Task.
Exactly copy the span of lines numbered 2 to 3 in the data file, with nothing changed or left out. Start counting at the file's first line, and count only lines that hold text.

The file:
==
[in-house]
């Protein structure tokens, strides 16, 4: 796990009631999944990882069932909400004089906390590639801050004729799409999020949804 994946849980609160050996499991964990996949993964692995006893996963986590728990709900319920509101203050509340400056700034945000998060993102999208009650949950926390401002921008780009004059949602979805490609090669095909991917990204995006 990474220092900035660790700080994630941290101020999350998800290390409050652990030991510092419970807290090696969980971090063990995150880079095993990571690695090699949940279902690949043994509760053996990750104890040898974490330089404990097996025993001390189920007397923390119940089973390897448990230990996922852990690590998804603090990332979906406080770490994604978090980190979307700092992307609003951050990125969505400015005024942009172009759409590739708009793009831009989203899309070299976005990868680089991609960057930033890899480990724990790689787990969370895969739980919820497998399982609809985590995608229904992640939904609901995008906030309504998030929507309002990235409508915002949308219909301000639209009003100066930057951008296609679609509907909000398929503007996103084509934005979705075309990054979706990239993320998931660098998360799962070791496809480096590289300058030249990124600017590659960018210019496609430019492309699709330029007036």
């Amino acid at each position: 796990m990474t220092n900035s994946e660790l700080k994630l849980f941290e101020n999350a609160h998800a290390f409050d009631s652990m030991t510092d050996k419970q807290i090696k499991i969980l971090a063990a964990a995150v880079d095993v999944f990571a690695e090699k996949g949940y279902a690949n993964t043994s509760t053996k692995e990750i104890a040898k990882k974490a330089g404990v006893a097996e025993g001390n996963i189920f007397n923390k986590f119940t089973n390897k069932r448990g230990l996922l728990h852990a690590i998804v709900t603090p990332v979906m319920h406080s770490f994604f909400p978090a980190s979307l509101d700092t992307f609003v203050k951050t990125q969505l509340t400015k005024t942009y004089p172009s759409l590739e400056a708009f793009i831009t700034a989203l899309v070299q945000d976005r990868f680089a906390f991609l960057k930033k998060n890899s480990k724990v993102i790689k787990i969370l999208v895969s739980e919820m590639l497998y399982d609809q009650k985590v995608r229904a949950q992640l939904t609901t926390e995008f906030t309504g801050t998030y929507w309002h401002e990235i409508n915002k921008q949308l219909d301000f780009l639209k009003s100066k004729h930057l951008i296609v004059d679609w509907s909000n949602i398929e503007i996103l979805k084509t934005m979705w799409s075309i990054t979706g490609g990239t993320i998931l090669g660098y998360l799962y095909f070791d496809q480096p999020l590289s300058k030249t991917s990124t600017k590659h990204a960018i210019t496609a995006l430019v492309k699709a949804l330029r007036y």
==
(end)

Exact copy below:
């Protein structure tokens, strides 16, 4: 796990009631999944990882069932909400004089906390590639801050004729799409999020949804 994946849980609160050996499991964990996949993964692995006893996963986590728990709900319920509101203050509340400056700034945000998060993102999208009650949950926390401002921008780009004059949602979805490609090669095909991917990204995006 990474220092900035660790700080994630941290101020999350998800290390409050652990030991510092419970807290090696969980971090063990995150880079095993990571690695090699949940279902690949043994509760053996990750104890040898974490330089404990097996025993001390189920007397923390119940089973390897448990230990996922852990690590998804603090990332979906406080770490994604978090980190979307700092992307609003951050990125969505400015005024942009172009759409590739708009793009831009989203899309070299976005990868680089991609960057930033890899480990724990790689787990969370895969739980919820497998399982609809985590995608229904992640939904609901995008906030309504998030929507309002990235409508915002949308219909301000639209009003100066930057951008296609679609509907909000398929503007996103084509934005979705075309990054979706990239993320998931660098998360799962070791496809480096590289300058030249990124600017590659960018210019496609430019492309699709330029007036």
């Amino acid at each position: 796990m990474t220092n900035s994946e660790l700080k994630l849980f941290e101020n999350a609160h998800a290390f409050d009631s652990m030991t510092d050996k419970q807290i090696k499991i969980l971090a063990a964990a995150v880079d095993v999944f990571a690695e090699k996949g949940y279902a690949n993964t043994s509760t053996k692995e990750i104890a040898k990882k974490a330089g404990v006893a097996e025993g001390n996963i189920f007397n923390k986590f119940t089973n390897k069932r448990g230990l996922l728990h852990a690590i998804v709900t603090p990332v979906m319920h406080s770490f994604f909400p978090a980190s979307l509101d700092t992307f609003v203050k951050t990125q969505l509340t400015k005024t942009y004089p172009s759409l590739e400056a708009f793009i831009t700034a989203l899309v070299q945000d976005r990868f680089a906390f991609l960057k930033k998060n890899s480990k724990v993102i790689k787990i969370l999208v895969s739980e919820m590639l497998y399982d609809q009650k985590v995608r229904a949950q992640l939904t609901t926390e995008f906030t309504g801050t998030y929507w309002h401002e990235i409508n915002k921008q949308l219909d301000f780009l639209k009003s100066k004729h930057l951008i296609v004059d679609w509907s909000n949602i398929e503007i996103l979805k084509t934005m979705w799409s075309i990054t979706g490609g990239t993320i998931l090669g660098y998360l799962y095909f070791d496809q480096p999020l590289s300058k030249t991917s990124t600017k590659h990204a960018i210019t496609a995006l430019v492309k699709a949804l330029r007036y």